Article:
Background: Eotaxin (CCL11) is a small protein produced in the lungs of patients with asthma, and is a potent chemoattractant for eosinophils.
Aim: To elucidate the role of eotaxin in asthma by an association study of functional and novel eotaxin polymorphisms in case–control and family-based study designs.
Methods:Eotaxin +67G/A, –384A/G and –426C/T single-nucleotide polymorphisms and a hexanucleotide (GAAGGA)n repeat 10.9 kb upstream of the gene were genotyped in a cohort of age, sex and ethnically matched patients with asthma (n = 235) and healthy controls (n = 239), and also in a study population of 230 families with asthma recruited from north/northwest India. Total serum IgE (TsIgE) and plasma eotaxin levels were measured using ELISA.
Results: +67G/A polymorphism was found to be significantly associated with asthma in case–control (p = 0.009) and family-based studies (p = 0.006). Its functional role, as it was correlated with plasma eotaxin levels (p = 0.006), was also demonstrated. Further, –384C/T single-nucleotide polymorphism was found to be significantly associated with log10 TsIgE (p = 0.016 in case–control and p = 0.018 in families) and eotaxin levels (p = 0.007). Most interestingly, for the first time, a highly significant association of the newly studied (GAAGGA)n hexanucleotide repeat with asthma (p = 3×10−6), log10TsIgE (p = 0.006) and eotaxin levels (p = 0.004) was observed. G_A_C_8 was also identified as an important risk haplotype associated with high TsIgE and plasma eotaxin levels.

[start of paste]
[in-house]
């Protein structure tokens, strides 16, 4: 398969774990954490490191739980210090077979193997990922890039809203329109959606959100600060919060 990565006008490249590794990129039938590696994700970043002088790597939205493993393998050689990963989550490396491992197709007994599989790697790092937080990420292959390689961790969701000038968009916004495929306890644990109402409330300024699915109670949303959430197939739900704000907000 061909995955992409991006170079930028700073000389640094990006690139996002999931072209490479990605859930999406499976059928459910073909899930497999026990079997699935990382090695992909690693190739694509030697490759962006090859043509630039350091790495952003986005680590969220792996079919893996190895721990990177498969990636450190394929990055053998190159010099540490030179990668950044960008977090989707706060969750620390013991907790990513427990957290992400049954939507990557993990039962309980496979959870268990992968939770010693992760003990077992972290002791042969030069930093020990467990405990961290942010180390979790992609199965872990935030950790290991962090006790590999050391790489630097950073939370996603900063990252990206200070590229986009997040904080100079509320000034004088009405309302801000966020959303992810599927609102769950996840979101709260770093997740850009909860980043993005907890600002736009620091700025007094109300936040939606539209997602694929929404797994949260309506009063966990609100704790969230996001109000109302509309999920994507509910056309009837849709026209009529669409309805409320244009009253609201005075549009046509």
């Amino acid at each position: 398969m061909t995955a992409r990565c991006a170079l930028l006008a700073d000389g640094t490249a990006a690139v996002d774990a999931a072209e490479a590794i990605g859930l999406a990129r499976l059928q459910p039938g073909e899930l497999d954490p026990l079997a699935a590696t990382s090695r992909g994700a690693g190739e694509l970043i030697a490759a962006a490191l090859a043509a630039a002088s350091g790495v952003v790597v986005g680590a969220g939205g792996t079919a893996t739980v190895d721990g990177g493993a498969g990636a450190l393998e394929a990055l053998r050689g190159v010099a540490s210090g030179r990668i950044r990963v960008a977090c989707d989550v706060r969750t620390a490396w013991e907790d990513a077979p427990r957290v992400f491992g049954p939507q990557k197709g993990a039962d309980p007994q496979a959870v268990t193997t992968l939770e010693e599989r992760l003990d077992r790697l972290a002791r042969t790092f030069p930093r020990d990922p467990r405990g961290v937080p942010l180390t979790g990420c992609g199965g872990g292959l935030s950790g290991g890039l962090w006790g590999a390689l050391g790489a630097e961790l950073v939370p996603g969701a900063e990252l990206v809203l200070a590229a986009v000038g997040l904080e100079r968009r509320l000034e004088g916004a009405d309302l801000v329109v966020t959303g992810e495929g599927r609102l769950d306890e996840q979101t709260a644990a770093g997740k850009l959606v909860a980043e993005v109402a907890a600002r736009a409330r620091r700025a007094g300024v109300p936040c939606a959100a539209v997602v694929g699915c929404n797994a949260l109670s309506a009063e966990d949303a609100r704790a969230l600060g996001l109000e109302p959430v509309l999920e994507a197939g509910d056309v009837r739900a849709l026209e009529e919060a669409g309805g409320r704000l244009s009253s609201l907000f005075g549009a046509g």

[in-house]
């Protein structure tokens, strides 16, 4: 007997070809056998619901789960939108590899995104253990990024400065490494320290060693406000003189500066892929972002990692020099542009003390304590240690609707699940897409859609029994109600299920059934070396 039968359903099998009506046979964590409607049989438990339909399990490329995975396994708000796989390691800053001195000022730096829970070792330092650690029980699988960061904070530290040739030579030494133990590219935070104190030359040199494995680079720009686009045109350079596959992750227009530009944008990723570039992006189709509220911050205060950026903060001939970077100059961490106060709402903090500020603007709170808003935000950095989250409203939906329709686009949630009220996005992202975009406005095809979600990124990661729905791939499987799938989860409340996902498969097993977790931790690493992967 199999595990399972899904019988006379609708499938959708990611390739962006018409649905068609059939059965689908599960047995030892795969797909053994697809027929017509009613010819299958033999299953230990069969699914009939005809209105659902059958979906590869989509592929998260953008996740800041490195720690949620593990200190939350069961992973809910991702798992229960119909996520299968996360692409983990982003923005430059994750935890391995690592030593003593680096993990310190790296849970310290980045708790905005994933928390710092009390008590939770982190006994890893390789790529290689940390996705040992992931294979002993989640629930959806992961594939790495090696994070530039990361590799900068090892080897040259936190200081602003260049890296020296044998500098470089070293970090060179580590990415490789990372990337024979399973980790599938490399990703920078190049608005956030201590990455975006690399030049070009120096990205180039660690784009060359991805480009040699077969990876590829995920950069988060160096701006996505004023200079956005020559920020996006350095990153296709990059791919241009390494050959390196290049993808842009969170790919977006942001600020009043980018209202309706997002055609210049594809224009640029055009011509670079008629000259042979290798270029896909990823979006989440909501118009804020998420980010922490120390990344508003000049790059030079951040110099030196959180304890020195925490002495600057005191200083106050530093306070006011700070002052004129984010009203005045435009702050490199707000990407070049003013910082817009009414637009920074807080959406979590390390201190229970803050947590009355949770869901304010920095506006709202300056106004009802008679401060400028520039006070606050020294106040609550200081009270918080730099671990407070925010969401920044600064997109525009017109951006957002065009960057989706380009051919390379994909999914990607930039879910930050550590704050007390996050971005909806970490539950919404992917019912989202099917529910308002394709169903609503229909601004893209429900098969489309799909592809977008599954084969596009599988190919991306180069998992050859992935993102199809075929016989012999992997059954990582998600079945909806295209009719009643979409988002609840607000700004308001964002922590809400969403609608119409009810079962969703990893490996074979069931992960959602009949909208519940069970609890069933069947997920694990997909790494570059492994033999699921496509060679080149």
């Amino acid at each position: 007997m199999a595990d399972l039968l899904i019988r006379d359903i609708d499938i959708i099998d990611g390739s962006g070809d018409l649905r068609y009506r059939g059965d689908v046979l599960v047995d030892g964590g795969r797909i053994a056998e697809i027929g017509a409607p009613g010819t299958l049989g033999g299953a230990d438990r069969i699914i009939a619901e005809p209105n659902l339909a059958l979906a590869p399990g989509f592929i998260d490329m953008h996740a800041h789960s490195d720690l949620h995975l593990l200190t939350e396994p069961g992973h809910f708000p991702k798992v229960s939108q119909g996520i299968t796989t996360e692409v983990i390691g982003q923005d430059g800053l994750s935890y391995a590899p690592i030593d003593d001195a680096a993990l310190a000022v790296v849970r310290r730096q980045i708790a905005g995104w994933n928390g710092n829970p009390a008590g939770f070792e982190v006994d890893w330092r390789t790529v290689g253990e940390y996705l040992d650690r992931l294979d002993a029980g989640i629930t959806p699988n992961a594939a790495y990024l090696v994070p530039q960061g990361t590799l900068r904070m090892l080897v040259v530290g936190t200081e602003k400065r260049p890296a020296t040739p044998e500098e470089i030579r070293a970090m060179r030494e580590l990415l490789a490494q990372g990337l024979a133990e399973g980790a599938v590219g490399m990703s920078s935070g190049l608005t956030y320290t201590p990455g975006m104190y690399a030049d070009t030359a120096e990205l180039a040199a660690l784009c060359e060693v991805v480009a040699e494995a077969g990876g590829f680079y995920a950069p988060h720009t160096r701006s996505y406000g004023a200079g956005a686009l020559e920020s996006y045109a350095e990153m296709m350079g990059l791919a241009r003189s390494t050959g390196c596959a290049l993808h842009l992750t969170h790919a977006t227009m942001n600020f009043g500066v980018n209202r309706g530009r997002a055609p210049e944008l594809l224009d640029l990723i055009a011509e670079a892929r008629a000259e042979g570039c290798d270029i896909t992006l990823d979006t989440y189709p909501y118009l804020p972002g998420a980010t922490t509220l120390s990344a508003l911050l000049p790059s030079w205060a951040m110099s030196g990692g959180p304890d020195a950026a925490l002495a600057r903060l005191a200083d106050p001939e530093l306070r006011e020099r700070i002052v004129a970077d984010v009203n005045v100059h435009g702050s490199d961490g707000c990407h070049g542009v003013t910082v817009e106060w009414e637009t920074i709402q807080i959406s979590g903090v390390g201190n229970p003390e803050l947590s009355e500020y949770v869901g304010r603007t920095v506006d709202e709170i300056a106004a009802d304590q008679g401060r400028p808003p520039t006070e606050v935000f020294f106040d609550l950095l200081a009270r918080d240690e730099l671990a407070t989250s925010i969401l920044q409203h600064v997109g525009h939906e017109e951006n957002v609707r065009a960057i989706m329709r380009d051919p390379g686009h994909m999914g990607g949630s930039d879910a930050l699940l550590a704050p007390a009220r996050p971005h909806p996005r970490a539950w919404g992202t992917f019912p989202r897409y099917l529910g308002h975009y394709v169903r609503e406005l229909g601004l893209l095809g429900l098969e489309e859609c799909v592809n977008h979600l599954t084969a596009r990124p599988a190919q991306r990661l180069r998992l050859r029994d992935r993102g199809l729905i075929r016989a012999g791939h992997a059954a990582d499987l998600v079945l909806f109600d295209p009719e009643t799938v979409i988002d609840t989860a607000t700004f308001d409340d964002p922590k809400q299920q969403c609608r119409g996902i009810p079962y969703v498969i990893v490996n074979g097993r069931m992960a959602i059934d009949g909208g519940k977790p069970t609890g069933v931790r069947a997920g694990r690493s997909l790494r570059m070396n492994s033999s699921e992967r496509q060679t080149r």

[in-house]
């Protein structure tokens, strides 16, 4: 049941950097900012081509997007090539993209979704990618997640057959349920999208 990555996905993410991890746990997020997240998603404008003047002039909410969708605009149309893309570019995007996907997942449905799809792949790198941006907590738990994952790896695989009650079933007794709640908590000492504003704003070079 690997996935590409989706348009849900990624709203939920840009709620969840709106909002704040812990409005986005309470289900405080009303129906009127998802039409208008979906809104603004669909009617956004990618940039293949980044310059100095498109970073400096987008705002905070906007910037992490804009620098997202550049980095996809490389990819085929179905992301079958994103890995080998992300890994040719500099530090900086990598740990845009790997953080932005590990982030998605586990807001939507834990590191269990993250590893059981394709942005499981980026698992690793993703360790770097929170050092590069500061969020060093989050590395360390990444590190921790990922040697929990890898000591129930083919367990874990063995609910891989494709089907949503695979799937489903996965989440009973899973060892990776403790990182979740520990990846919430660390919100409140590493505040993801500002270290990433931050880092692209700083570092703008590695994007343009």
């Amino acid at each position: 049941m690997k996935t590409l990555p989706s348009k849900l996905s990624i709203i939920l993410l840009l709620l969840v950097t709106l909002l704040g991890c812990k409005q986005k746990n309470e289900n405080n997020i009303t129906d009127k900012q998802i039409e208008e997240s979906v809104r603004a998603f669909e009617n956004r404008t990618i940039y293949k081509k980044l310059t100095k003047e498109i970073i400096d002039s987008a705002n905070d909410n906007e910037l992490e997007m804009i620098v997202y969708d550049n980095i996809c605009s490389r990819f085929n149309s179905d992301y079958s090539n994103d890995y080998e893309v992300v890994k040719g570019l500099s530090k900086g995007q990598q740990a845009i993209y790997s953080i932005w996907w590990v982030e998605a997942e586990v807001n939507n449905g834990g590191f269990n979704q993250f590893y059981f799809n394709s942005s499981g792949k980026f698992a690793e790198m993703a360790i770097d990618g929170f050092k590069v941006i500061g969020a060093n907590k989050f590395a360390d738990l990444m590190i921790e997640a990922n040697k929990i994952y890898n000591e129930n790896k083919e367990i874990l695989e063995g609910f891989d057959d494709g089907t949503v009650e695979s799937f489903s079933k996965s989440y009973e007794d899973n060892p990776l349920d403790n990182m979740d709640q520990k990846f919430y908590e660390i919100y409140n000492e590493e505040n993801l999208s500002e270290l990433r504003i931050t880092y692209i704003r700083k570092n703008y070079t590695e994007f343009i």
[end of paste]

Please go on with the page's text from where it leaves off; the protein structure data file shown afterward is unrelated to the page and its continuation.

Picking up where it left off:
Conclusions: This study provides further evidence that eotaxin polymorphisms are associated with the development of asthma by regulating eotaxin levels and reinforces towards the scanning of other chemokine genes present at 17q21 locus for their association with asthma and related phenotypes.
- FBAT, family-based association test
- HBAT, haplotype-based association testing
- LD, linkage disequilibrium
- QTDT, quantitative trait disequilibrium test
- SNP, single-nucleotide polymorphism
- SPT, skin prick test
- TsIgE, total serum IgE
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